By J.P. Pelosi
The game was at 3pm - two hours away - but I'd forgotten to print our tickets. The wonderful thing about digital technology is that it allows organised people to excel at saving time. For those less prepared however, the option to have printable tickets delivered to email is rife with problems. Chief among them, is remembering to print your tickets before you leave the house.
We bundled into dad's sky blue Citroen with my brother Alex behind the wheel and the rain blurring the view in front. Dad sat shotgun and I manned a Google page on my iphone in the backseat, hoping to pinpoint the quickest way to the park. Leichhardt Oval is one of those hidden gems, a cosy suburban stadium nestled between Sydney's cove, its old cottages and tall greenery. It's also a venue which, after 80 years, has changed its look more times than Madonna. It has a bizarre mix of spectator perches, including a wide grassy hill, an old grandstand named after Balmain icon, Keith Barnes, and a more modern bleacher that shields fans from the elements but not those closer to the pitch. Dad later tells us he met Mr. Barnes a few years back and that he was a nice guy. Well you'd have to be after they named a grandstand after you, right?
Thirty minutes in Leichhardt's Sunday traffic, which is something everyone should experience really, and we hit another snag: a suddenly stubborn printer at dad's office. With our day out slipping away, I could hear Dennis Denuto yelling on the wind. Alex suggested that he'd buy some pizzas while I tried the local library, where thankfully the lady running the joint was eager to help. She was also determined to make me leap through more hoops than Evel Kinievel. And so after 25 minutes, I not only had the tickets but a brand new library card, pamphlets with more instructions than the launch sequence for an atomic submarine, oh, and a well-bitten lip.
We scoffed down our pizzas, using the pamphlets as plates, while Alex navigated the neighbourhood's narrow passages looking for a parking space. There were none. Not a spare inch. I assume locals get around Sydney by hopping one of the many flights that rattle over their homes every two minutes, leaving their cars dormant out front as generous monuments.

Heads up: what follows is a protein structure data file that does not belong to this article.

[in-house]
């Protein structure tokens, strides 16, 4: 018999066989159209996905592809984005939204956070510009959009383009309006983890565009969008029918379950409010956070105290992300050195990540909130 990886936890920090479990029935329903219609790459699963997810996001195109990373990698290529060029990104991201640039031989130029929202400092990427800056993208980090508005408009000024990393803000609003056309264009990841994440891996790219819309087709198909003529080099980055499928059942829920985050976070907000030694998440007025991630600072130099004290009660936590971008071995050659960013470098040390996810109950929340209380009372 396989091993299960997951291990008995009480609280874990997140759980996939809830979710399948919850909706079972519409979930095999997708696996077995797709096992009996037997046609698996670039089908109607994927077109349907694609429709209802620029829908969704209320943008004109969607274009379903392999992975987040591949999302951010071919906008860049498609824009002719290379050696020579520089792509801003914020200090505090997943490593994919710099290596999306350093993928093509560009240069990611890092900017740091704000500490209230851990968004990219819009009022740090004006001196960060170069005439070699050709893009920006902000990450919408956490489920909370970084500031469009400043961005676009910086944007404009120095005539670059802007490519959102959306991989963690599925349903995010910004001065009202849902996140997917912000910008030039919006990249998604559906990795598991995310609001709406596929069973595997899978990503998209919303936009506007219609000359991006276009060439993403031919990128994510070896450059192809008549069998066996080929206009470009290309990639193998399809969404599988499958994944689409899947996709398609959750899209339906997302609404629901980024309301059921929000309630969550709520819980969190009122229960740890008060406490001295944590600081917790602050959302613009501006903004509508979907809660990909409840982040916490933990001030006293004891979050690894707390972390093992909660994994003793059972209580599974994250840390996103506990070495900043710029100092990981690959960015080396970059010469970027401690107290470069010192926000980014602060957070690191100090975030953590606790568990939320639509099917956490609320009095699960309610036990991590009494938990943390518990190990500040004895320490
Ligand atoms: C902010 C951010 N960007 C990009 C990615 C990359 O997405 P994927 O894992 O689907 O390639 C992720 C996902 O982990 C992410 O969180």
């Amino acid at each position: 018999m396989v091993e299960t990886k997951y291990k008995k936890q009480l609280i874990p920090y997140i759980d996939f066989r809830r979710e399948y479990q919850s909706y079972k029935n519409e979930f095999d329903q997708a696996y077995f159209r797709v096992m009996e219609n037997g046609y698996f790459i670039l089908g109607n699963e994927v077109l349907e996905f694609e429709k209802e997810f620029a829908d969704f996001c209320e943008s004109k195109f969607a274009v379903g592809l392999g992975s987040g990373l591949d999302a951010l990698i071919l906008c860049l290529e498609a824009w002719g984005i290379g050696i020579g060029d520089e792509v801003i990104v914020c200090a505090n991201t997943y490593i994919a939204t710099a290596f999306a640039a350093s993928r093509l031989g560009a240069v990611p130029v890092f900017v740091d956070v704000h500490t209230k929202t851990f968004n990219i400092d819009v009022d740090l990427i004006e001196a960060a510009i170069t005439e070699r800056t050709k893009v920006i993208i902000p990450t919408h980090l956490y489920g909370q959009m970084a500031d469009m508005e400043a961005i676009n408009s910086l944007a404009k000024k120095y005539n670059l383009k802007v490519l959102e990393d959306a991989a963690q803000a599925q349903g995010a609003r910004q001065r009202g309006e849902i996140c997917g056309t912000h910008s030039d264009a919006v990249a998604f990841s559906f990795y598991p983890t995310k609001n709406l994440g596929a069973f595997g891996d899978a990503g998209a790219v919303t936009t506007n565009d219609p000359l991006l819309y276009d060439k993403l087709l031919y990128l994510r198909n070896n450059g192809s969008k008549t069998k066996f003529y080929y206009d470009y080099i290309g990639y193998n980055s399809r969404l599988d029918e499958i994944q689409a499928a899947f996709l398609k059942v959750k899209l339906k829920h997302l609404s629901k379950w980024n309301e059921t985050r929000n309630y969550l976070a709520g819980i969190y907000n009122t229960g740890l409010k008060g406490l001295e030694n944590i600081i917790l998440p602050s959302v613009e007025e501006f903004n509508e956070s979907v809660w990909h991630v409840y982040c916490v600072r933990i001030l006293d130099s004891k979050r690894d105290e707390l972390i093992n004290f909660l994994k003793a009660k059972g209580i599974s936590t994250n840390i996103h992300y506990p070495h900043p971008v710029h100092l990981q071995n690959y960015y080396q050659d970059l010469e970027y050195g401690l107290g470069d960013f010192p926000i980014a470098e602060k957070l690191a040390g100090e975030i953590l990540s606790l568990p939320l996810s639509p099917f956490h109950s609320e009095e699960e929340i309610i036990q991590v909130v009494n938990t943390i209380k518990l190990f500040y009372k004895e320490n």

Dad threw his hands up and I couldn't blame him. It was raining jungle cats and junkyard dogs, fans were still filing in twenty minutes after kick-off and the speed at which we devoured our pizzas was wreaking havoc on my belly. We took an endless street that runs parallel to the park but drops so far down into nearby Lilyfield that the bright lights above faded from view. Close to conceding defeat to this inner-city labyrinth, once a blue-collar village but now a paradise for coffee aficionados and obsessive joggers, we spied a non-descript driveway that led to the foot of the arena. Alex turned our French-built tank left and we edged our way to a puddle riddled lawn, where he finally cut the motor and we hiked up to the ground, chasing the roar of the fans just beyond the treetops.
The rain pounded the hill, where we finally stood huddled under a small black umbrella, which itself seemed reluctant to be outside, with its fabric peeling back from its metal frame. The top of dad's ice cream toppled over his knuckles, the cone able to save at least the lower half and a sprinkling of nuts. I was reminded of how he always told us that he didn't feel the cold much. My well-selected canvas shoes were soaked and that, believe me, I felt.